The phrase, “the urgency of now,” which I knew was something Martin Luther King had said, has been rumbling around in my head this last week. Yesterday I googled it. Here is the full quote:

“We are now faced with the fact that tomorrow is today. We are confronted with the fierce urgency of now. In this unfolding conundrum of life and history, there “is” such a thing as being too late. This is no time for apathy or complacency. This is a time for vigorous and positive action.”

I can never know what it feels like to be a black person, but I can learn how to be a white ally in their struggle for equality and racial justice. It is imperative that I start the learning process immediately.

 

Florence Nightingale, Part 3

This is part three of my three part post of a paper I wrote in 1994 about Florence Nightingale. You can read part one here and part two here. I had a good time revisiting this paper from almost thirty years ago.

Amy Mittelman ©2020, Professional Nursing I,                                                           Fall 1994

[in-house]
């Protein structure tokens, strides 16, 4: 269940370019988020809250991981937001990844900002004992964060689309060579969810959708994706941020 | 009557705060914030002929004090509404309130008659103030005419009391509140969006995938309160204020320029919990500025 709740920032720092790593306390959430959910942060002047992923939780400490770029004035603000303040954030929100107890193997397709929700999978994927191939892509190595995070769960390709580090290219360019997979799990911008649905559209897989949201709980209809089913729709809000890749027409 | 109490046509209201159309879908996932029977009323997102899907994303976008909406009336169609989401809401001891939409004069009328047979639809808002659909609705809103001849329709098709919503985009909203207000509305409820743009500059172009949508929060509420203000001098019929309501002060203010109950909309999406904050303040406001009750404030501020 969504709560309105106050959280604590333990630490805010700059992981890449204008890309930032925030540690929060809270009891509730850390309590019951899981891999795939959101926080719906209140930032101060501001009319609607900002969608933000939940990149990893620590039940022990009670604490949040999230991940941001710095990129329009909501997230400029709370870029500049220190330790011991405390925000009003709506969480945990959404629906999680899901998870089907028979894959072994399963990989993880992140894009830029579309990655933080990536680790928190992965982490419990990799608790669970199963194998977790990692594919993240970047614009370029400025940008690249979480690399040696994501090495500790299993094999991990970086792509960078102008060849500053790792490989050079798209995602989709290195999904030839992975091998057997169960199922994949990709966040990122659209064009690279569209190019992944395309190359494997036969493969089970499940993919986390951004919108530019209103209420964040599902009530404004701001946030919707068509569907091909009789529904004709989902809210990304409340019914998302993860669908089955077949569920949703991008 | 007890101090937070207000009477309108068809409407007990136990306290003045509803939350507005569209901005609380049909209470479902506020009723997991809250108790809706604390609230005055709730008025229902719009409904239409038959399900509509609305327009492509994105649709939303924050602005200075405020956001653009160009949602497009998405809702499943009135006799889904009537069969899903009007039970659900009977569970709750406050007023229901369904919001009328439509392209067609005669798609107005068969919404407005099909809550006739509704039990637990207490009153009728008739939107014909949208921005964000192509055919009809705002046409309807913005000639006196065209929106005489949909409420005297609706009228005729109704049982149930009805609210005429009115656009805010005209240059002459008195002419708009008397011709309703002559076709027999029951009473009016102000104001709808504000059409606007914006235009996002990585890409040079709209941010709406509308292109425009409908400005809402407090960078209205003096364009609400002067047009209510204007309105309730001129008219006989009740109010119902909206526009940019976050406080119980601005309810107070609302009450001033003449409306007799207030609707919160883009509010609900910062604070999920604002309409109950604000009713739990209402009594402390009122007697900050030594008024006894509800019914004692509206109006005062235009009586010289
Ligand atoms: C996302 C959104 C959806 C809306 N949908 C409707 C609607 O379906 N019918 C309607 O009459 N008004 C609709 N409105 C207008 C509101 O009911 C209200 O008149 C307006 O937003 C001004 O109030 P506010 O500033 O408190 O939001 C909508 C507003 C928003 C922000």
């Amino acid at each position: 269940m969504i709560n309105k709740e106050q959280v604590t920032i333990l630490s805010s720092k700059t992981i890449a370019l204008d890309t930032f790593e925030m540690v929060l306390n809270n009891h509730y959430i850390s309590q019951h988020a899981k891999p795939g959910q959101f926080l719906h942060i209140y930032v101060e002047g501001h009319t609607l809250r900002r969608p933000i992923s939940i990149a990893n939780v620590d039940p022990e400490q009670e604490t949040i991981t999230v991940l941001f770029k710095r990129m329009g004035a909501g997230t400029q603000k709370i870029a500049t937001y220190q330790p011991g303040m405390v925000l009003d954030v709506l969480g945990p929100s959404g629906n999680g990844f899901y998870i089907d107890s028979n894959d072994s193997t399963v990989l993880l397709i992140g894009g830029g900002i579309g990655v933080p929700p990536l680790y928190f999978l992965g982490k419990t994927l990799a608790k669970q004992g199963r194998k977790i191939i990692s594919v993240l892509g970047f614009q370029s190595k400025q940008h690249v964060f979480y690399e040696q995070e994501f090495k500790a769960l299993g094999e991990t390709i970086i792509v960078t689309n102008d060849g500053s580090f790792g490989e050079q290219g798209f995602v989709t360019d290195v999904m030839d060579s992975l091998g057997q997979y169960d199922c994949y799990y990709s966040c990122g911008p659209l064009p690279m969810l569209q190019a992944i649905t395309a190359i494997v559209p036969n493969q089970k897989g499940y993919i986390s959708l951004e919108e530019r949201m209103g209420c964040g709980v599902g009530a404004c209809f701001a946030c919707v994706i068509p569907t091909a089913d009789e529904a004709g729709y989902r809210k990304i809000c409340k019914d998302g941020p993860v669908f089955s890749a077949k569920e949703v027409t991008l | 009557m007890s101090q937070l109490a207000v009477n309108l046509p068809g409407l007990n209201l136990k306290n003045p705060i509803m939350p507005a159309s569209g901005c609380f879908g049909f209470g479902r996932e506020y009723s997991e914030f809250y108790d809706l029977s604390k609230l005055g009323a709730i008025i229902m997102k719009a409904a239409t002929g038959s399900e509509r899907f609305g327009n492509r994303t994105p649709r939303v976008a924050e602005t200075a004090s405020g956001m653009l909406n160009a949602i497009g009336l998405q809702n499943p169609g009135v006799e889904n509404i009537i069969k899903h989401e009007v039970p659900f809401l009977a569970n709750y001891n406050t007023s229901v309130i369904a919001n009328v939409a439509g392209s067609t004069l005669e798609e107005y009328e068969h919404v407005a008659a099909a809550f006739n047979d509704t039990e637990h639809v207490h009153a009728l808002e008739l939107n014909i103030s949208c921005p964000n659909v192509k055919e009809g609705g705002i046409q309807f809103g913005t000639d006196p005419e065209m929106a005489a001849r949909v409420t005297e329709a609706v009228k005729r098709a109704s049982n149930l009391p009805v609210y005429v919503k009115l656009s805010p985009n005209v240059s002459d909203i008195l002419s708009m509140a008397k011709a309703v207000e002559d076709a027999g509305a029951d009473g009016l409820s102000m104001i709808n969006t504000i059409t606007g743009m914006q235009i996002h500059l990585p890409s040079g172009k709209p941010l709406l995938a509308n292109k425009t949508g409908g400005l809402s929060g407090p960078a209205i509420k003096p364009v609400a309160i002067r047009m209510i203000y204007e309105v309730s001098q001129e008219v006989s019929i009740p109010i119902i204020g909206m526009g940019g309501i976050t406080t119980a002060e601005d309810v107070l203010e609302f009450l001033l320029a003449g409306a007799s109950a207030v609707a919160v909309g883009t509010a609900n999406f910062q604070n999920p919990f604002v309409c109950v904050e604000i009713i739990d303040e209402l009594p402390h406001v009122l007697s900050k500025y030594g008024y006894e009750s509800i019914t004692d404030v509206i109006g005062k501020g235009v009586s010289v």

FLORENCE NIGHTINGALE

Lauren Smith used the Nightingale concept of management to frame her discussion of clinical nurse specialist (CNS) managed care for the chronically ill child.  In myelomeningocele clinics in Ohio, clinical nurse specialists provide case management.  Smith argues that this case management has provided early identification and intervention, continuity of care, increased parental advocacy skills, improved social and development skills for the children as well as professional growth and interdisciplinary collegiality for the nurses. She feels this work has carried out Nightingale’s directive of knowing that “what you do when you are there shall be done when you are not there.”[1]

Smith’s article was part of two in a recent issue of Clinical Nurse Specialist presented under the heading “Florence Nightingale: A CNS Role Model.”[2] The other article, “CNS Roles in Implementation of a Differentiated Case Management Model,” did not mention Nightingale.[3]